COLLEGE FRESHMAN TIPS FOR SUCCESS IN THE CLASSROOM If my undergraduate years taught me anything, it’s that life is far bigger than the drama that happens in high school.
On a similar vein, as you move from hardly studying for tests to cramming for three exams in one night, the academic component of your scholastic experience turns into a severe case of stress and worry.
I’m going to give you some advice for academic achievement as a college freshman because I want to assist you get through your undergrad years before they get out of control (like in the situation above).
You’ll have more student advice under your belt by the time you finish reading this post than I had during my whole first year of college!
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CAPTION IMPORTANT DATES AND DEADLINES IN AT LEAST TWO LOCATIONS. I can’t stress enough how important it is for first-year college students to have two tracking and planning systems rather than just one.
For myself, I strategically put my planner and sticky notes such that I never missed a deadline. When I had a lot of chapters to read and tests that were coming up that all seemed to be at the same time, this was quite useful.
I utilized sticky notes as instant reminders for things that needed to be done or were going to happen within the next 24 to 48 hours after writing down every major date and deadline in my planner (I used two, but this one was my favorite for keeping track of assignments). I was able to move on after finishing everything on that list and check my schedule to see if there were any other urgent tasks or readings that I could complete during my study time.
Things Freshmen in College Can Use to Be Successful
So where can I find all of these upcoming deadlines and significant dates?
taken from the course outline.
I constantly advise reading your syllabus because it is your lifeline in class, but I can’t help but mention it in my advice for college freshmen. Professors expect you to read the document they put EVERYTHING in.
So spend some time going through it and writing down all of the dates your professor has listed, rather than putting it to the side, trashing it, or using it as a broom pan. Personally, I discovered that noting all of my readings for the week in my planner’s notes section or on a weekend day was helpful. I didn’t want them to get lost among the other papers, tests, and assignments that were due throughout the week!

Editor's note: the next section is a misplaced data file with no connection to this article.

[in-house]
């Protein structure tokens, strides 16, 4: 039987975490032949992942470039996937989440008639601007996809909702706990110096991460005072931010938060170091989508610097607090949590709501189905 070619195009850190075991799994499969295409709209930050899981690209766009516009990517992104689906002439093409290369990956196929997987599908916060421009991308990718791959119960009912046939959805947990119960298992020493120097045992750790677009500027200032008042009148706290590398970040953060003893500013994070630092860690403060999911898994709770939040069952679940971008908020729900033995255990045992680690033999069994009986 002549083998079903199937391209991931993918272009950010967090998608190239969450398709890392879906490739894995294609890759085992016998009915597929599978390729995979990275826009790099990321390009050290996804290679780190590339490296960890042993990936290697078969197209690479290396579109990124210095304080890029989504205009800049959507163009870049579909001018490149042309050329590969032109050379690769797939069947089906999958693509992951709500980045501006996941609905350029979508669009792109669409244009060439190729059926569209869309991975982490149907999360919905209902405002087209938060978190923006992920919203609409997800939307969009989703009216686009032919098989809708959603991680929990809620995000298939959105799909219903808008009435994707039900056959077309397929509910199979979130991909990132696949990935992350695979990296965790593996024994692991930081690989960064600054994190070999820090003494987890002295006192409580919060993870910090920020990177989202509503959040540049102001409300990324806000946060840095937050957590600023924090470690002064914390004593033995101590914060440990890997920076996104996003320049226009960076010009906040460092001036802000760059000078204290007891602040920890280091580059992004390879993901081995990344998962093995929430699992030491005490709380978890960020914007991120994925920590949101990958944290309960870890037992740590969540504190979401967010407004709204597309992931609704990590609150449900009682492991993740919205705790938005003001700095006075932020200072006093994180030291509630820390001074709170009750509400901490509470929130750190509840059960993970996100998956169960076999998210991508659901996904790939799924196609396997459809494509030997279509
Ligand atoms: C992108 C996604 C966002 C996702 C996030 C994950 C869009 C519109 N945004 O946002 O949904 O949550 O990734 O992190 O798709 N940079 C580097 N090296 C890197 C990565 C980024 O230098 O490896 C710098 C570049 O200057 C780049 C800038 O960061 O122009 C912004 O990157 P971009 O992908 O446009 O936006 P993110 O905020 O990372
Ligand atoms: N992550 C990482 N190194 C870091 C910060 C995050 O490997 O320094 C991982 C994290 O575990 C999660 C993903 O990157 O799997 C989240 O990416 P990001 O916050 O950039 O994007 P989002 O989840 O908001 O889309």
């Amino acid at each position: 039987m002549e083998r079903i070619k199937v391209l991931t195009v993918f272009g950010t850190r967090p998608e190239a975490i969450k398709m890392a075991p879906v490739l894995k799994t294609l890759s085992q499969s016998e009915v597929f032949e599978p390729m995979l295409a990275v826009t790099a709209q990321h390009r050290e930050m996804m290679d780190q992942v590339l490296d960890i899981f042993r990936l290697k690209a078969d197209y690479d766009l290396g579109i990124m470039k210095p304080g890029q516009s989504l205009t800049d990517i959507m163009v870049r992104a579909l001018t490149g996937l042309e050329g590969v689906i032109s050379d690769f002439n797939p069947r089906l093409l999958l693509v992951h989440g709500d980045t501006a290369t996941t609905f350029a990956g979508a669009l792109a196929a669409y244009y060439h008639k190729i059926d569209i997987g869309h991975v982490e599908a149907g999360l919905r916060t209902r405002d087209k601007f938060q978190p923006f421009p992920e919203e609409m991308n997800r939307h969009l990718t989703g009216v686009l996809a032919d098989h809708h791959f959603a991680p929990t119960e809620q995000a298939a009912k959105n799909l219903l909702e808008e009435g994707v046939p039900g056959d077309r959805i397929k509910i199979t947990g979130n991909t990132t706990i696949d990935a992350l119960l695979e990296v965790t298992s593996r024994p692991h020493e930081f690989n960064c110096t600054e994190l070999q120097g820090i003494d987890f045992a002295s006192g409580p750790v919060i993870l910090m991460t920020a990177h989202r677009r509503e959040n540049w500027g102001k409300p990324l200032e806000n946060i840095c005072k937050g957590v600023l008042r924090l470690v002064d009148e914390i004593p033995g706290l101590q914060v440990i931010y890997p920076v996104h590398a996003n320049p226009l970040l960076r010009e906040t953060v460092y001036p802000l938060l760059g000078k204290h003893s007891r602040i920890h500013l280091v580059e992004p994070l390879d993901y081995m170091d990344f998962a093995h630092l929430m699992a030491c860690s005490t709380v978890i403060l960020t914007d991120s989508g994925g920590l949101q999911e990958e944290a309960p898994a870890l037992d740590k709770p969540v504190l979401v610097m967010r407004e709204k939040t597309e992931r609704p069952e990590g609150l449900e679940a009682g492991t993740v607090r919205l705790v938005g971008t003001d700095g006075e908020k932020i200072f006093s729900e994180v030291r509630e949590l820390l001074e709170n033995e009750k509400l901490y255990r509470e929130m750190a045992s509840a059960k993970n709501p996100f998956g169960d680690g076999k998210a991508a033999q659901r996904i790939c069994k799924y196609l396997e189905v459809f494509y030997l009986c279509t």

TAKE CHARGE OF YOUR TIME MANAGEMENT FROM THE OUTSET Forget about all the laziness you shown in high school. That ship has left port!
Even though I was one of those kids who could never study and still get amazing grades, my academic career was not saved by my speedy learning curve. In fact, during my first year of college, I obtained the lowest grades of my life.
What a shocking awakening.
I understood that scheduling your time in college required a totally different effort and level of planning. I HAD to make sure that my studying was finished before I could participate in an activity because if I didn’t, I would be farther behind and have trouble keeping up with the lectures.
Solutions for Every College Student’s Time Management Problems, How to Contain a Productive Study Session, and Be a More Productive College Student in 7 Days all have some particular advice for time management success for college freshmen (which will also give you the opportunity to sign up for my free ecourse which teaches you the basics of being more productive in just a week). Check out those posts if you want further help and in-depth information!